US Highway 1 was painted by Allan D’Archangelo in 1962 and is displayed on the third floor of the National Portrait Gallery in Washington DC today. D’Archangelo was considered a leading artist in the first generation of American Pop. US Highway is one of his iconic Pop images. In 1962, D’Arcangelo took a series of photos of US Highway 1 on the East Coast, and this painting was the first in the series. This painting is a prime example of his signature compositional format which is a surreal, almost dreamlike quality. “For D’Arcangelo, the road is a place without time and without characters—just the hypnotic repetition of road signs and billboards and the forward motion of the car” (“US Highway 1”).
US Highway 1 features a long strip of asphalt cutting through the landscape and plunging toward a vanishing point on the distant horizon. Dark green silhouettes of trees line the two-lane highway, and the sky above is a solid plane of dark blue. The space is flat and penetrating, and signs along the highway look like they “float” over the road.
Within this description of the basic composition of the visuals in painting, there are many individual elements of design, and visual elements present in this painting.
The first element I notice is the color scheme of the painting, and the contrast.The painting as a whole is very saturated and bright but on opposite ends of the color palette which creates contrast. The color scheme is split down the middle of the painting creating contrast because the top half is very bright and the bottom half is very dark. The dark hues and tones of the bottom half help to highlight and create contrast between the tress and the highway and the signs and lines. The bright yellow Sunco sign, US 1 sign, and the dotted line stand out to emphasize these common elements seen on highways.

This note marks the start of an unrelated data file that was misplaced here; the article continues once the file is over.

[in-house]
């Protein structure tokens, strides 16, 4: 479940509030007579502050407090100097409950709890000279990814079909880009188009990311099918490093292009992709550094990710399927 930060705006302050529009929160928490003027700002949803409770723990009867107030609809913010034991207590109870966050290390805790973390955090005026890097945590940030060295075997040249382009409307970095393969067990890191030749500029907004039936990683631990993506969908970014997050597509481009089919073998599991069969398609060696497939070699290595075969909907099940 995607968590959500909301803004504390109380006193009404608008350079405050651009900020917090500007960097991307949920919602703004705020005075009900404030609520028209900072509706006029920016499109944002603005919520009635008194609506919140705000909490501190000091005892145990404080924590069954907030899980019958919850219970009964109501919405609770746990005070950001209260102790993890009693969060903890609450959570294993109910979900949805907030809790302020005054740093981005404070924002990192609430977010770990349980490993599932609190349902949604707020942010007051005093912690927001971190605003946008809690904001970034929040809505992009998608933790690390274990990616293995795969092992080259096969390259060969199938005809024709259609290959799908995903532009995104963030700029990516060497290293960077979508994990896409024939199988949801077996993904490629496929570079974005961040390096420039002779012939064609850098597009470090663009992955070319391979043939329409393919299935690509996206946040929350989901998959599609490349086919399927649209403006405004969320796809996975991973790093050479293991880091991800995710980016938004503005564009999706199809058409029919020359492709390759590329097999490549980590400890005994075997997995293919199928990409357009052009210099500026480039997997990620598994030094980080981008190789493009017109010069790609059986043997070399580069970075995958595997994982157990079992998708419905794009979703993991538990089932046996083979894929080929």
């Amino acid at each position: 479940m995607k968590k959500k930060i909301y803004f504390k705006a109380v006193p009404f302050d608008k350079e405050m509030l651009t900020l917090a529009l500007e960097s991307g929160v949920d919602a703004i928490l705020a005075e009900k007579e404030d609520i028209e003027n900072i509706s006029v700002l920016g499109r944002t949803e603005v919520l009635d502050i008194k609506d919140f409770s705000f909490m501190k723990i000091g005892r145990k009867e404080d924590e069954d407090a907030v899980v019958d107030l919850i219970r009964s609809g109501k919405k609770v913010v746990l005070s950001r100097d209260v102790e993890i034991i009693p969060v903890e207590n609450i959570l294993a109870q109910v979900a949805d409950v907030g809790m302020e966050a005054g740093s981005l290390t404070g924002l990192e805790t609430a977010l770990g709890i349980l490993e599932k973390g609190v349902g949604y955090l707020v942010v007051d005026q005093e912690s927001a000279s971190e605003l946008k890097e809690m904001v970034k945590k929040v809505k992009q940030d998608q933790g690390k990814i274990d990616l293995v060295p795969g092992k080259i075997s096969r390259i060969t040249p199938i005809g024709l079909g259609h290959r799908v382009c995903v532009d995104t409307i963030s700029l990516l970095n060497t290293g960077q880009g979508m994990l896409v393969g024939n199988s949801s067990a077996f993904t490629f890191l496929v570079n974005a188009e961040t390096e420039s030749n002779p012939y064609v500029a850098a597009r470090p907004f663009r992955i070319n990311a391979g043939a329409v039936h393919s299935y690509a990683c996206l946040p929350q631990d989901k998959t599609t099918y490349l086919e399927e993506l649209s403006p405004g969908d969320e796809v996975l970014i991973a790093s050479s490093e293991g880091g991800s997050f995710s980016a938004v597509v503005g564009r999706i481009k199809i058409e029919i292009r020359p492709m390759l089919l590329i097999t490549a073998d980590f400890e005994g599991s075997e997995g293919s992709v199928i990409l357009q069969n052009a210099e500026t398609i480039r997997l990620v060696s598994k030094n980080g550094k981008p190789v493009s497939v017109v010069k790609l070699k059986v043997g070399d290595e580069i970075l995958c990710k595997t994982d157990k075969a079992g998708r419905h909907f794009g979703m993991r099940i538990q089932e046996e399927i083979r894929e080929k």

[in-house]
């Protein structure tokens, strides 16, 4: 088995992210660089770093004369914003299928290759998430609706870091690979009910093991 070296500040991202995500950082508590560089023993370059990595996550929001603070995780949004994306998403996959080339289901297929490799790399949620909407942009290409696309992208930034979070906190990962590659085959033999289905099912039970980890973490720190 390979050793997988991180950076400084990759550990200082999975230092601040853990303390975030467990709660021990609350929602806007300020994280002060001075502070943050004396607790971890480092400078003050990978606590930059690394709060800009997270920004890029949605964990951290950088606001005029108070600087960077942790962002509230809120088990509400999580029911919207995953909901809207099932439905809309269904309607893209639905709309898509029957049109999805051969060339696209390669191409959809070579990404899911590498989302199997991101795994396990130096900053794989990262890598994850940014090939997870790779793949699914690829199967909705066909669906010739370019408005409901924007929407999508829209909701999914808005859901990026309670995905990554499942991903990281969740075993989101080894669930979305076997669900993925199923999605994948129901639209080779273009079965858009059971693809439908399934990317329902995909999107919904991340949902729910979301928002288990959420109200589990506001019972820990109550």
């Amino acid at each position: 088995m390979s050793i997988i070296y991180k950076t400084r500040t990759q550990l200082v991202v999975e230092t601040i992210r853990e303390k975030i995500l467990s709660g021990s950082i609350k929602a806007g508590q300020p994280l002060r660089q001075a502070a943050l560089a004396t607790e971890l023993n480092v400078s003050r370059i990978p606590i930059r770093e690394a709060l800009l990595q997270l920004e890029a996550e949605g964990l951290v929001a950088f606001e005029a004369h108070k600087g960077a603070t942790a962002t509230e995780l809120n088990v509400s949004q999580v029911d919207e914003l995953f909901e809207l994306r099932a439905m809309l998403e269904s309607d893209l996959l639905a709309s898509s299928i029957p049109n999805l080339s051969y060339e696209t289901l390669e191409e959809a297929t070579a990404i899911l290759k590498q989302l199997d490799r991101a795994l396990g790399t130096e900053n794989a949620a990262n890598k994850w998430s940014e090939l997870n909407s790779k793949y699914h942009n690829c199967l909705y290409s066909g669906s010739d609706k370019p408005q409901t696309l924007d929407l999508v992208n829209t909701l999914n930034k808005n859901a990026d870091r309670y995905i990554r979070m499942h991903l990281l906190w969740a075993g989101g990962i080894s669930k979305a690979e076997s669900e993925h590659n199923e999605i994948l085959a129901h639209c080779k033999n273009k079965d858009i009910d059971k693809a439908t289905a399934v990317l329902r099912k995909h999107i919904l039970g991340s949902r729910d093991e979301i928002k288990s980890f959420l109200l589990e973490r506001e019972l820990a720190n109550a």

The dotted line also stands out to help establish the linear perspective of the painting because it leads right to the vantage point of the painting. The vantage point, which is the point where the white dotted line ends helps to give the painting depth. The diagonal lines of the road, both the sides of the road and the white dotted line are lading lines to further emphasize the vantage point, giving the painting linear perspective and depth.
Another major element of this piece which adds to the contrast is the use of negative space. The painting as a whole id not very busy; it is a simple piece. Almost of third of the painting is just plain blue, depicting the sky, which is negative space in the painting that adds to the saturation and contrast of the painting.
The positioning of the signs also add a visual element because they are asymmetrical, and different sizes, adding to the concept of depth in the painting. The Sunco sign is higher and larger making it appear as if it is closer, and the US 1 sign is lower and smaller making it appear as if it is farther. Also, both signs do not have post, and therefore, appear as if they are floating adding to the dreamlike quality of the painting. The signs are also layered on the trees and darkness adding to the depth of the painting.
Overall, I really like the painting, I think the saturation and leading lines create very intriguing visuals, and the contrast helps to highlight certain elements of the painting that are important to it. The only thing I might change are the telephone lines, I did not think they added anything to the piece, so I would remove them. However, D’Archangelo is an amazing artist, and did a wonderful job with this piece.
“US Highway 1.” Smithsonian American Art Museum. Smithsonian Institution, n.d. Web. 14 Nov. 2016.